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Suggested Citation:"References." National Academies of Sciences, Engineering, and Medicine. 2017. Federal Statistics, Multiple Data Sources, and Privacy Protection: Next Steps. Washington, DC: The National Academies Press. doi: 10.17226/24893.
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Suggested Citation:"References." National Academies of Sciences, Engineering, and Medicine. 2017. Federal Statistics, Multiple Data Sources, and Privacy Protection: Next Steps. Washington, DC: The National Academies Press. doi: 10.17226/24893.
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Suggested Citation:"References." National Academies of Sciences, Engineering, and Medicine. 2017. Federal Statistics, Multiple Data Sources, and Privacy Protection: Next Steps. Washington, DC: The National Academies Press. doi: 10.17226/24893.
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Suggested Citation:"References." National Academies of Sciences, Engineering, and Medicine. 2017. Federal Statistics, Multiple Data Sources, and Privacy Protection: Next Steps. Washington, DC: The National Academies Press. doi: 10.17226/24893.
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Next: Appendix A: Executive Summary from "Innovations in Federal Statistics: Combining Data Sources While Protecting Privacy" »
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The environment for obtaining information and providing statistical data for policy makers and the public has changed significantly in the past decade, raising questions about the fundamental survey paradigm that underlies federal statistics. New data sources provide opportunities to develop a new paradigm that can improve timeliness, geographic or subpopulation detail, and statistical efficiency. It also has the potential to reduce the costs of producing federal statistics.

The panel's first report described federal statistical agencies’ current paradigm, which relies heavily on sample surveys for producing national statistics, and challenges agencies are facing; the legal frameworks and mechanisms for protecting the privacy and confidentiality of statistical data and for providing researchers access to data, and challenges to those frameworks and mechanisms; and statistical agencies access to alternative sources of data. The panel recommended a new approach for federal statistical programs that would combine diverse data sources from government and private sector sources and the creation of a new entity that would provide the foundational elements needed for this new approach, including legal authority to access data and protect privacy.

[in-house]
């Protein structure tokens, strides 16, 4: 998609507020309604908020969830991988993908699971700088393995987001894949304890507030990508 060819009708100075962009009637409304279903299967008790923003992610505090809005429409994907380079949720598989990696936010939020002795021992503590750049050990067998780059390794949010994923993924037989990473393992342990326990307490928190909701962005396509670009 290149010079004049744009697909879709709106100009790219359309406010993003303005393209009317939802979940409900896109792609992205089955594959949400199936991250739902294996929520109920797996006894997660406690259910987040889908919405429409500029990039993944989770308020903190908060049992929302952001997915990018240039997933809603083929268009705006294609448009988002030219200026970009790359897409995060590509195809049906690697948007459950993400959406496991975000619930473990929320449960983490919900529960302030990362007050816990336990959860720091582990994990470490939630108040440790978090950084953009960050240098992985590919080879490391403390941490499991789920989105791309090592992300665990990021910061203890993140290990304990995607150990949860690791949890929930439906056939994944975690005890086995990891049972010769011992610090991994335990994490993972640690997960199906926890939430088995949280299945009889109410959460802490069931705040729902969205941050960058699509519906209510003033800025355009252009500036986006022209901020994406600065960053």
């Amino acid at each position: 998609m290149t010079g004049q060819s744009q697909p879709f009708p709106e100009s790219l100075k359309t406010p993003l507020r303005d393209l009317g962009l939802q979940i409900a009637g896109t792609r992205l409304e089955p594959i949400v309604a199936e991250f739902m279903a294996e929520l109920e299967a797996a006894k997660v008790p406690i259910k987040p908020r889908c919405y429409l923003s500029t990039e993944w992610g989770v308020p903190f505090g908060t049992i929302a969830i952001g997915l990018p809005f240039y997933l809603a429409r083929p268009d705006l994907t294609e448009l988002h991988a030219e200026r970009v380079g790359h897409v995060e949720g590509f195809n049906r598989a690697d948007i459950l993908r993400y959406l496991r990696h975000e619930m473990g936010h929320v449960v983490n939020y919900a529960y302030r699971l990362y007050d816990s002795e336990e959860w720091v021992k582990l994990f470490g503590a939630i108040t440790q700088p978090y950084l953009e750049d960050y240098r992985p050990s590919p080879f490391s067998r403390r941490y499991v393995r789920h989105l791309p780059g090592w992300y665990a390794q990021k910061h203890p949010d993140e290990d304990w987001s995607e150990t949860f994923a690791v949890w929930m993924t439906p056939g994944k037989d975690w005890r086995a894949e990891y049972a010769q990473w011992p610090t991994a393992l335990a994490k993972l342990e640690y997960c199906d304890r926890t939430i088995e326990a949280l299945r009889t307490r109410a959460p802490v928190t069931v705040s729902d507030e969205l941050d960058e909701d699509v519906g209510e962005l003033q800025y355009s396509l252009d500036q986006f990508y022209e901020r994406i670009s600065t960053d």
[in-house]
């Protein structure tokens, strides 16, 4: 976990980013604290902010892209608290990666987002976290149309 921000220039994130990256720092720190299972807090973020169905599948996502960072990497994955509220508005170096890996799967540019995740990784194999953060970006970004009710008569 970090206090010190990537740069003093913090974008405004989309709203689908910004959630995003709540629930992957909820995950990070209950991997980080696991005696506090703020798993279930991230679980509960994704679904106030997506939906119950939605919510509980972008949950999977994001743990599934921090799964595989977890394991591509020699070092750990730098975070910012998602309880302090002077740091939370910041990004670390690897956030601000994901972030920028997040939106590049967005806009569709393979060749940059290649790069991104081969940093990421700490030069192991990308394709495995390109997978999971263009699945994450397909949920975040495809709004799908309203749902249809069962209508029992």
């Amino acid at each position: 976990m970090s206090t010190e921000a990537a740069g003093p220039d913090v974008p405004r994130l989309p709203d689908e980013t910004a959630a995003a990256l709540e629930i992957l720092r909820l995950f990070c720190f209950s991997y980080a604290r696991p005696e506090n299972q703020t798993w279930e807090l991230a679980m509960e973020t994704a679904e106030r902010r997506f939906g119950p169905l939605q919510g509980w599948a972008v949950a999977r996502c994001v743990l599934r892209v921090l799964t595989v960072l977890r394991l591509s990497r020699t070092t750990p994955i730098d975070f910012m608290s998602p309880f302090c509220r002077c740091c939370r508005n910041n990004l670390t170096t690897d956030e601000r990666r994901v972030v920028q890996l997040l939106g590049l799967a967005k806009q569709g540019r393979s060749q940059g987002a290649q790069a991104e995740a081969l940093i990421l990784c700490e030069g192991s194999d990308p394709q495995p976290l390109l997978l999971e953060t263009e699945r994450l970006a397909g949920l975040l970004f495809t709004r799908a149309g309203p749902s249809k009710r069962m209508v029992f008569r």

This second of the panel's two reports builds on the analysis, conclusions, and recommendations in the first one. This report assesses alternative methods for implementing a new approach that would combine diverse data sources from government and private sector sources, including describing statistical models for combining data from multiple sources; examining statistical and computer science approaches that foster privacy protections; evaluating frameworks for assessing the quality and utility of alternative data sources; and various models for implementing the recommended new entity. Together, the two reports offer ideas and recommendations to help federal statistical agencies examine and evaluate data from alternative sources and then combine them as appropriate to provide the country with more timely, actionable, and useful information for policy makers, businesses, and individuals.

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